“Biopuncture” is another simple needling injection technique. With this technique, the physician raises small wheals in a pattern all around the injured tissue. It is similar to “ringing the dragon,” an acupuncture technique that some physicians use. Raising small wheals or just depositing the medication in individual or specific acupressure or acupuncture points will also work well.

   Percutaneous alcohol nerve sclerosing injection. Also known as alcohol sclerosing injection, this is another injection therapy that podiatric physicians may be under-using. It is an excellent injection therapy that one can use in lieu of surgical intervention, especially for athletes.

   Physicians typically use percutaneous alcohol nerve sclerosing injection for web space neuromas. Hughes and colleagues in 2007 followed 101 patients in a study on alcohol injections for Morton’s neuromas.2 The author related that alcohol injections had a very high success rate in eradicating interdigital web space neurtic pain. Some other studies have shown upwards of 90 percent success rate.3 In the podiatric world, the nerve injection technique can be credited to Marvin D. Steinberg, DPM, and later Max Weisfeld, DPM, and G. Dock Dockery, DPM.4-6

   In theory, the 4% Dehydrated Alcohol Injection (Akorn Pharmaceuticals) produces injury to tissue cells by Wallerian degeneration, dehydration and precipitation of protoplasm, thus casing nerve degeneration. Clinicians would typically perform the injections weekly and approximately three to seven injections may be needed. With each injection, the symptoms diminish.

   Akorn Pharmaceuticals notes that “the injection of alcohol used for therapeutic neurolysis involves amounts too small to produce significant systemic effects of ethyl alcohol.”7 Furthermore, the company states that “Ninety to 98 percent of the product that enters the body is completely oxidized.” The complications are minimal or even rare, but some post-injection neuritis or lymphatic reactions can occur. I have only observed the post-injection neuritis a few times.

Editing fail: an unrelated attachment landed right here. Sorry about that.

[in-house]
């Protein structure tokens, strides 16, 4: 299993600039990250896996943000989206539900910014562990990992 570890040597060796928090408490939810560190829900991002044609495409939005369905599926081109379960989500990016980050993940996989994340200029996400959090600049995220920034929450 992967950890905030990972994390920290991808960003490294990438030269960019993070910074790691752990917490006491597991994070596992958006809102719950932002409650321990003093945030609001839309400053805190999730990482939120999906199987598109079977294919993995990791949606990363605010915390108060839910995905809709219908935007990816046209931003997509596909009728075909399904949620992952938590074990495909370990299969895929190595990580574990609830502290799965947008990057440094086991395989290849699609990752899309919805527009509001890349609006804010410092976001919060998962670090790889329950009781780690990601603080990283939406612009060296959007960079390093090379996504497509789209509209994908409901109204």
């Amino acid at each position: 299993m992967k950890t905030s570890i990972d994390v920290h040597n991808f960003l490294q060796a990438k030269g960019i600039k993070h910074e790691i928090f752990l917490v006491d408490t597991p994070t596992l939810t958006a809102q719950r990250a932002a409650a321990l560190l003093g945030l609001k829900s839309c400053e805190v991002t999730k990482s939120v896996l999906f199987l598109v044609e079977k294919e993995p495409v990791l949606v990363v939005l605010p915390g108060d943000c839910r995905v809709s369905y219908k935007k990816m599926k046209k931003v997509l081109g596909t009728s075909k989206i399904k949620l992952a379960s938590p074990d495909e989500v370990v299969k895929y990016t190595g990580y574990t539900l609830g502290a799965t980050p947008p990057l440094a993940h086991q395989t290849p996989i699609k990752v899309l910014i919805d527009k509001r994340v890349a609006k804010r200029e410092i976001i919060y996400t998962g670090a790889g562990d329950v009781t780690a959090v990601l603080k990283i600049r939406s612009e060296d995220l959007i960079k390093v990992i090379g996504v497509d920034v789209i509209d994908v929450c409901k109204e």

In Conclusion

Having a variety of injection techniques in our toolbox is essential for the podiatric physician as we traditionally use many conservative treatments even in the busiest surgical practices. Improving conservative options for any practice improves patient satisfaction, especially when surgery is not an option. This can even be helpful for improving practice revenue when reduced surgical reimbursements are the norm. Most injections have rare or minimal complications, and almost any patient population can benefit.

   When treating chronic conditions, it is imperative for physicians to control any abnormal edema with formal compression products, offload the tissues when appropriate, evaluate for any shoe gear issues and help realign any abnormal foot mechanics with custom orthoses. Any and all of the aforementioned injection protocols will work to their fullest when clinicians address all of these other aspects of patient care as well.